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2020 Rocket Mortgage Classic: Best & Worst Betting, DFS Values

2020 Rocket Mortgage Classic: Best & Worst Betting, DFS Values article feature image

Photo credit: Leon Halip/Getty Images. Pictured: Adam Hadwin

Way back in 2016, I wrote about an idea called Vegas Bargain Ratings, which might sound more complicated than it actually is.

The basic premise: DraftKings salaries are highly correlated with odds to win a golf tournament, but it’s not a perfect fit. By highlighting the golfers for which it’s not correct — and this assumes that the liquid betting market is more efficient than static DFS salaries, which isn’t a hot take — we can identify mispriced golfers, or ones that the betting market thinks are undervalued.

We can do this exercise with a variety of metrics, including our catch-call metric, Long-Term Adjusted Round Score, which is the average strokes on a course with adjustments made to account for the difficulty of the course and the strength of the field.

So I can also compare Long-Term Adjusted Round Score to odds to win to identify which golfers are underpriced in the betting market relative to their long-term play.

That shouldn’t be the end of the betting story — course fit and history are also important, as is recent play when there’s not a layoff like we’ve had — but it is a valuable data point in researching for this week.

Let’s start with the DFS side of things; betting will be in the section below.

The Best & Worst DFS Values According to the Betting Market

What to do with Bryson DeChambeau: that’s the question this week.

Honestly? While a longshot in Nate Lashley won the event last year and the week does seem set up for a similar conclusion, I’m not off Bryson. I mean, I don’t want to pay a 6/1 price tag for him to win the tournament — but in DFS, yeah, I have no problem using him in cash games.

Whether it’s narrative (he’s clearly zoned into golf right now given his extreme workout regiment and the fact he’s playing every tournament) or his data (he can gain like 60 strokes on the field off the tee) he’s intriguing.

Forget his to-win odds, which are obviously high. He’s also approaching even money to get inside the top-10 and is a massive favorite to make the cut. That’s incredibly valuable in cash games, where the goal is really to try to get all six golfers inside the cut.

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Yes, he’s expensive, but not nearly as much as he should be according to the betting market. And the reason, as I discuss I feel ad nauseam (but thanks for humoring me yet again), is because DraftKings operates with a salary cap and just can’t properly price the top tier. If they put him where he should be, he’d be too expensive to roster at all, and, well, that’s no fun.

As a result, he’s a fairly easy play in cash games given his safety. Tournaments, though, are a different animal because of the ownership dynamic. Will he approach 30% in this weaker field? Probably not, but that calculus matters — it’s incredibly negative EV (expected value) to duplicate lineups, and the odds of that happening obviously go up a lot with a 30% owned golfer.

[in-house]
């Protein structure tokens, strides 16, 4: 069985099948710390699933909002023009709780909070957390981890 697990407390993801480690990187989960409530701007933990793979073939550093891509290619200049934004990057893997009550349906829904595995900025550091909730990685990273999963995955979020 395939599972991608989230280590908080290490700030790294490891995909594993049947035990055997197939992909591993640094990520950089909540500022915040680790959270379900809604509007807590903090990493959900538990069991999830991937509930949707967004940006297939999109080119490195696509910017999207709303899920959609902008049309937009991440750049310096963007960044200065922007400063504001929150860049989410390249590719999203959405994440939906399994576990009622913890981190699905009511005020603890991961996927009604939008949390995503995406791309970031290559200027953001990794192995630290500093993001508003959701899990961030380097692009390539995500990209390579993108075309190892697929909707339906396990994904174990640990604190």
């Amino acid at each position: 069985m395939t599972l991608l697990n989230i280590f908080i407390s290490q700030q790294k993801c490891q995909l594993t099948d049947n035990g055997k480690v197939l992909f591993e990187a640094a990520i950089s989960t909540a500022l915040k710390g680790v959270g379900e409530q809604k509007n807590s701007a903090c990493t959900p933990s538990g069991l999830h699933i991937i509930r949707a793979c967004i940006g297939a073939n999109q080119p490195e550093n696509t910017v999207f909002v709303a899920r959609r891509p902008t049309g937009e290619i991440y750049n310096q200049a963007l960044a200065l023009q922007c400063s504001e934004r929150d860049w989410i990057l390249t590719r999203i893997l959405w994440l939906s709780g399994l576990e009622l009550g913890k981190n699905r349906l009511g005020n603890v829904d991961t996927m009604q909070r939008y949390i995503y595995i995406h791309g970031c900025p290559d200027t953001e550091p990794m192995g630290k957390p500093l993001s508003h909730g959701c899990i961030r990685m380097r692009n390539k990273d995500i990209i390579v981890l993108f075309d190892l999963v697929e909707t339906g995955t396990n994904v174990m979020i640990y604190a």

So I’d use this exercise to try to identify guys to use in cash games — and if it looks like a week is ever trending toward a more balanced approach in tournaments rather than stars-and-scrubs, that’s the time to take advantage.

The Best & Worst Betting Values According to Adjusted Round Score

Again, we can do this same strategy with Long-Term Adjusted Round Score and outright odds. Using a regression, we can “predict” what a player’s implied probably should be and compare it to their actual implied probability to win.

Of course, there are some complications here, too. Notably, there’s more to handicapping than just long-term play. Course history and fit really matter, as does current form and a lot of narrative-driven factors. Further, long-term metrics may not capture a young golfer on the upswing, like Viktor Hovland for example.

Further, betting markets have juice, and notably it’s not evenly distributed across all the golfers evenly. Thus the implied probabilities for both actual odds and predicted odds add up to over 100% — I kept it that way just because of the uncertainty of the hold. This is more of an exercise to identify mispriced golfers than something that should be used in an optimizer anyway.

Looking to the golfers, the exercise this week definitely overstates the likelihood to win for some of the lower golfers. Wesley Bryan, Cameron Tringale and Russell Knox obviously should be lower than 4% to win the tournament, but it does show they’re probably a little undervalued in the DFS landscape given their long-term talent.

Bryan is a particularly interesting guy this week. He’s coming off a long injury layoff, which is why his LT Adj Rd Score is so low — it’s a small sample size. Those tournaments, though, have been impressive, and as Josh Perry noted here, Bryan led the field in Strokes Gained: Approach last week.

Again, this regression is designed to just help you easily spot golfers who are a bit undervalued according to their long-term talent via our proprietary metric. I wouldn’t blindly bet them to win, but it’s possible that guys like Tringale, Adam Hadwin, Rory Sabbatini and others are also a little undervalued in more safe markets like them to get into the top-40, for example.

And again, given DraftKings salaries and betting odds are tied, it also might mean that those guys are a bit underpriced given their talent and could be worthy dart throws in tournaments there.

Good luck this week!

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